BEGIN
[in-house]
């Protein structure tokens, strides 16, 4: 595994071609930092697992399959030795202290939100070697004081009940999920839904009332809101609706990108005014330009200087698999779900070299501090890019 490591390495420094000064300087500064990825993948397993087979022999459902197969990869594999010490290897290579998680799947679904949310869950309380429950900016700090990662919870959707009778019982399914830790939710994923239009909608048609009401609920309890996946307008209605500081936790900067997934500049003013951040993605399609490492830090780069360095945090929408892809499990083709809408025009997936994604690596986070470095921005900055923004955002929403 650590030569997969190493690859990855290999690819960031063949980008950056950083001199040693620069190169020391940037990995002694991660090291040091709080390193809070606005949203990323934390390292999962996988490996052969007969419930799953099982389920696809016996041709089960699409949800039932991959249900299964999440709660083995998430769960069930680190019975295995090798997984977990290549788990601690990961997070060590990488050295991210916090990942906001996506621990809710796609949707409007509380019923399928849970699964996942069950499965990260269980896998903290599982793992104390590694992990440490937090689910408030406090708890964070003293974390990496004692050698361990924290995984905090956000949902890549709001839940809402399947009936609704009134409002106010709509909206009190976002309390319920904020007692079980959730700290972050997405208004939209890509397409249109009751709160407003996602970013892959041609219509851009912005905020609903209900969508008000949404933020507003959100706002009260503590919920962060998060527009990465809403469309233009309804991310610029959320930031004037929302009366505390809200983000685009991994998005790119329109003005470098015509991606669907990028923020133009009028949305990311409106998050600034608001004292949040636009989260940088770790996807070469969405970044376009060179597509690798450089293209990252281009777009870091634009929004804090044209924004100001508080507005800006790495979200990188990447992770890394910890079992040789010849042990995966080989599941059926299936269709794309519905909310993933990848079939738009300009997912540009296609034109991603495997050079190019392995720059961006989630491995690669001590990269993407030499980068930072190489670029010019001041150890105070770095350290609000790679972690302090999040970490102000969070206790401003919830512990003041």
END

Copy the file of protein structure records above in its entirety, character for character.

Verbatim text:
[in-house]
């Protein structure tokens, strides 16, 4: 595994071609930092697992399959030795202290939100070697004081009940999920839904009332809101609706990108005014330009200087698999779900070299501090890019 490591390495420094000064300087500064990825993948397993087979022999459902197969990869594999010490290897290579998680799947679904949310869950309380429950900016700090990662919870959707009778019982399914830790939710994923239009909608048609009401609920309890996946307008209605500081936790900067997934500049003013951040993605399609490492830090780069360095945090929408892809499990083709809408025009997936994604690596986070470095921005900055923004955002929403 650590030569997969190493690859990855290999690819960031063949980008950056950083001199040693620069190169020391940037990995002694991660090291040091709080390193809070606005949203990323934390390292999962996988490996052969007969419930799953099982389920696809016996041709089960699409949800039932991959249900299964999440709660083995998430769960069930680190019975295995090798997984977990290549788990601690990961997070060590990488050295991210916090990942906001996506621990809710796609949707409007509380019923399928849970699964996942069950499965990260269980896998903290599982793992104390590694992990440490937090689910408030406090708890964070003293974390990496004692050698361990924290995984905090956000949902890549709001839940809402399947009936609704009134409002106010709509909206009190976002309390319920904020007692079980959730700290972050997405208004939209890509397409249109009751709160407003996602970013892959041609219509851009912005905020609903209900969508008000949404933020507003959100706002009260503590919920962060998060527009990465809403469309233009309804991310610029959320930031004037929302009366505390809200983000685009991994998005790119329109003005470098015509991606669907990028923020133009009028949305990311409106998050600034608001004292949040636009989260940088770790996807070469969405970044376009060179597509690798450089293209990252281009777009870091634009929004804090044209924004100001508080507005800006790495979200990188990447992770890394910890079992040789010849042990995966080989599941059926299936269709794309519905909310993933990848079939738009300009997912540009296609034109991603495997050079190019392995720059961006989630491995690669001590990269993407030499980068930072190489670029010019001041150890105070770095350290609000790679972690302090999040970490102000969070206790401003919830512990003041």